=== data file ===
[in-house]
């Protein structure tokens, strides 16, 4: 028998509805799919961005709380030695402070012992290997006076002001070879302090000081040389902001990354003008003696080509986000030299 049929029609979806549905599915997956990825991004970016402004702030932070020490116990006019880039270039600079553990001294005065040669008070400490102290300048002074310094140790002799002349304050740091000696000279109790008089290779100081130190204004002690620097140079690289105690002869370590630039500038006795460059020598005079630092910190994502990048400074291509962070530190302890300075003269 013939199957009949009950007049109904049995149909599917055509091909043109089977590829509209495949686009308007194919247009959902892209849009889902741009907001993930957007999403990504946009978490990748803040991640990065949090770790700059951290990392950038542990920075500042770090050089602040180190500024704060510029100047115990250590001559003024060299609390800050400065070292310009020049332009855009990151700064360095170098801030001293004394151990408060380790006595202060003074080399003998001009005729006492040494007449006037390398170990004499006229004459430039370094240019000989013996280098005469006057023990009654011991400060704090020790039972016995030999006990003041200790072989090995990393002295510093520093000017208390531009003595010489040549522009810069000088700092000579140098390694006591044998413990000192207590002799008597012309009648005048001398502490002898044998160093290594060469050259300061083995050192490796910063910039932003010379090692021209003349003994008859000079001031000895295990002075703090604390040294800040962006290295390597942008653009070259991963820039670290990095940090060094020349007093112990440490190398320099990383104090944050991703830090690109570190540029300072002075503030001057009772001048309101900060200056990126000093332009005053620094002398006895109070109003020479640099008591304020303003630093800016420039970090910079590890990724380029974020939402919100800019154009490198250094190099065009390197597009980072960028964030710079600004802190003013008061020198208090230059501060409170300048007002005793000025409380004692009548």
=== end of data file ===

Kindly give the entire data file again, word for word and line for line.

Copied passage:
[in-house]
């Protein structure tokens, strides 16, 4: 028998509805799919961005709380030695402070012992290997006076002001070879302090000081040389902001990354003008003696080509986000030299 049929029609979806549905599915997956990825991004970016402004702030932070020490116990006019880039270039600079553990001294005065040669008070400490102290300048002074310094140790002799002349304050740091000696000279109790008089290779100081130190204004002690620097140079690289105690002869370590630039500038006795460059020598005079630092910190994502990048400074291509962070530190302890300075003269 013939199957009949009950007049109904049995149909599917055509091909043109089977590829509209495949686009308007194919247009959902892209849009889902741009907001993930957007999403990504946009978490990748803040991640990065949090770790700059951290990392950038542990920075500042770090050089602040180190500024704060510029100047115990250590001559003024060299609390800050400065070292310009020049332009855009990151700064360095170098801030001293004394151990408060380790006595202060003074080399003998001009005729006492040494007449006037390398170990004499006229004459430039370094240019000989013996280098005469006057023990009654011991400060704090020790039972016995030999006990003041200790072989090995990393002295510093520093000017208390531009003595010489040549522009810069000088700092000579140098390694006591044998413990000192207590002799008597012309009648005048001398502490002898044998160093290594060469050259300061083995050192490796910063910039932003010379090692021209003349003994008859000079001031000895295990002075703090604390040294800040962006290295390597942008653009070259991963820039670290990095940090060094020349007093112990440490190398320099990383104090944050991703830090690109570190540029300072002075503030001057009772001048309101900060200056990126000093332009005053620094002398006895109070109003020479640099008591304020303003630093800016420039970090910079590890990724380029974020939402919100800019154009490198250094190099065009390197597009980072960028964030710079600004802190003013008061020198208090230059501060409170300048007002005793000025409380004692009548």